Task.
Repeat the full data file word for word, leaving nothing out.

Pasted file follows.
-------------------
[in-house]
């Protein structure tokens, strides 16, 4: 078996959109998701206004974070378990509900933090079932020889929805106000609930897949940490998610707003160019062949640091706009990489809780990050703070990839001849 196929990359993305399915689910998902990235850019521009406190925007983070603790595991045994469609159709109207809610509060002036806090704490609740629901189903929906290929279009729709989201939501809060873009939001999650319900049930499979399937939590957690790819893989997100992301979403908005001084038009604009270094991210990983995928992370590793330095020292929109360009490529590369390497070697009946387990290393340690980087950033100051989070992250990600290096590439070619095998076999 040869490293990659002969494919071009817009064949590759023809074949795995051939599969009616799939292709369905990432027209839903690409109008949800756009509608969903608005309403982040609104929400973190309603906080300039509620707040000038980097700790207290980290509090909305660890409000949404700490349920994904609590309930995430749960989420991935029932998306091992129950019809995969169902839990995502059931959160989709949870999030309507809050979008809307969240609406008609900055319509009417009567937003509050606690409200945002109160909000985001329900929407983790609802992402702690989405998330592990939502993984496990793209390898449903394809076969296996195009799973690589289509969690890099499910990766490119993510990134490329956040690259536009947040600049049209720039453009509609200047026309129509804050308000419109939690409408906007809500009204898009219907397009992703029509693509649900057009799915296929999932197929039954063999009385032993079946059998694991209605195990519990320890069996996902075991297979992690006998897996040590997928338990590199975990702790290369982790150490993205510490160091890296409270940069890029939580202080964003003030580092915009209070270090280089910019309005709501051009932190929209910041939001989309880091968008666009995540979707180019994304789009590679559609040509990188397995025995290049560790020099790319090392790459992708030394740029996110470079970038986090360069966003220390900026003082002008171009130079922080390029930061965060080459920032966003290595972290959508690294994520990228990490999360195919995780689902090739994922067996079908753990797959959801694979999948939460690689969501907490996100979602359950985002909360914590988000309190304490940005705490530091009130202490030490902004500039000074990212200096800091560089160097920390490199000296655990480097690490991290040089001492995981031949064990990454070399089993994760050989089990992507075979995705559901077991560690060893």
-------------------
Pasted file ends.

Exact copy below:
[in-house]
């Protein structure tokens, strides 16, 4: 078996959109998701206004974070378990509900933090079932020889929805106000609930897949940490998610707003160019062949640091706009990489809780990050703070990839001849 196929990359993305399915689910998902990235850019521009406190925007983070603790595991045994469609159709109207809610509060002036806090704490609740629901189903929906290929279009729709989201939501809060873009939001999650319900049930499979399937939590957690790819893989997100992301979403908005001084038009604009270094991210990983995928992370590793330095020292929109360009490529590369390497070697009946387990290393340690980087950033100051989070992250990600290096590439070619095998076999 040869490293990659002969494919071009817009064949590759023809074949795995051939599969009616799939292709369905990432027209839903690409109008949800756009509608969903608005309403982040609104929400973190309603906080300039509620707040000038980097700790207290980290509090909305660890409000949404700490349920994904609590309930995430749960989420991935029932998306091992129950019809995969169902839990995502059931959160989709949870999030309507809050979008809307969240609406008609900055319509009417009567937003509050606690409200945002109160909000985001329900929407983790609802992402702690989405998330592990939502993984496990793209390898449903394809076969296996195009799973690589289509969690890099499910990766490119993510990134490329956040690259536009947040600049049209720039453009509609200047026309129509804050308000419109939690409408906007809500009204898009219907397009992703029509693509649900057009799915296929999932197929039954063999009385032993079946059998694991209605195990519990320890069996996902075991297979992690006998897996040590997928338990590199975990702790290369982790150490993205510490160091890296409270940069890029939580202080964003003030580092915009209070270090280089910019309005709501051009932190929209910041939001989309880091968008666009995540979707180019994304789009590679559609040509990188397995025995290049560790020099790319090392790459992708030394740029996110470079970038986090360069966003220390900026003082002008171009130079922080390029930061965060080459920032966003290595972290959508690294994520990228990490999360195919995780689902090739994922067996079908753990797959959801694979999948939460690689969501907490996100979602359950985002909360914590988000309190304490940005705490530091009130202490030490902004500039000074990212200096800091560089160097920390490199000296655990480097690490991290040089001492995981031949064990990454070399089993994760050989089990992507075979995705559901077991560690060893």